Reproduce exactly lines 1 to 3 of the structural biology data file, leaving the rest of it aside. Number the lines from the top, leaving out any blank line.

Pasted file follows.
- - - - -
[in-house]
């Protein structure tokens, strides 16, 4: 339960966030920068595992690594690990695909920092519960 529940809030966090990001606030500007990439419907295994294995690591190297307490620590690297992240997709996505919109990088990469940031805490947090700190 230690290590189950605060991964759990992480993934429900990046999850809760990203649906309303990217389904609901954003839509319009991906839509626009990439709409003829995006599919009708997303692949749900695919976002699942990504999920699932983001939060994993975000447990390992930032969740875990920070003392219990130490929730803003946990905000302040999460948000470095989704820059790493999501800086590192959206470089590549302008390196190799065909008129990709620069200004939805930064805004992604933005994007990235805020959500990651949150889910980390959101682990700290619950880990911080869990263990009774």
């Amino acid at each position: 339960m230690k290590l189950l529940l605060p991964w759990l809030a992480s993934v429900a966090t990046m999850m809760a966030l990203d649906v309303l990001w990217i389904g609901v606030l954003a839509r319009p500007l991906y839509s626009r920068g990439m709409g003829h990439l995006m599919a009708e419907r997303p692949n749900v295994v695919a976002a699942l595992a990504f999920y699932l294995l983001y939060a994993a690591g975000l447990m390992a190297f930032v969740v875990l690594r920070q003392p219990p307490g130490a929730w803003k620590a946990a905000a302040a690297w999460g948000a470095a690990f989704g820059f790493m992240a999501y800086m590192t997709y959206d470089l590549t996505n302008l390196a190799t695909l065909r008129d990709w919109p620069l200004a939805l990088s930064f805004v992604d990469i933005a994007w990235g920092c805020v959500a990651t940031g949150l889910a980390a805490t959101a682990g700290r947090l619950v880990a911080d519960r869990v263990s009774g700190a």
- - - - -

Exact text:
[in-house]
């Protein structure tokens, strides 16, 4: 339960966030920068595992690594690990695909920092519960 529940809030966090990001606030500007990439419907295994294995690591190297307490620590690297992240997709996505919109990088990469940031805490947090700190 230690290590189950605060991964759990992480993934429900990046999850809760990203649906309303990217389904609901954003839509319009991906839509626009990439709409003829995006599919009708997303692949749900695919976002699942990504999920699932983001939060994993975000447990390992930032969740875990920070003392219990130490929730803003946990905000302040999460948000470095989704820059790493999501800086590192959206470089590549302008390196190799065909008129990709620069200004939805930064805004992604933005994007990235805020959500990651949150889910980390959101682990700290619950880990911080869990263990009774």
């Amino acid at each position: 339960m230690k290590l189950l529940l605060p991964w759990l809030a992480s993934v429900a966090t990046m999850m809760a966030l990203d649906v309303l990001w990217i389904g609901v606030l954003a839509r319009p500007l991906y839509s626009r920068g990439m709409g003829h990439l995006m599919a009708e419907r997303p692949n749900v295994v695919a976002a699942l595992a990504f999920y699932l294995l983001y939060a994993a690591g975000l447990m390992a190297f930032v969740v875990l690594r920070q003392p219990p307490g130490a929730w803003k620590a946990a905000a302040a690297w999460g948000a470095a690990f989704g820059f790493m992240a999501y800086m590192t997709y959206d470089l590549t996505n302008l390196a190799t695909l065909r008129d990709w919109p620069l200004a939805l990088s930064f805004v992604d990469i933005a994007w990235g920092c805020v959500a990651t940031g949150l889910a980390a805490t959101a682990g700290r947090l619950v880990a911080d519960r869990v263990s009774g700190a």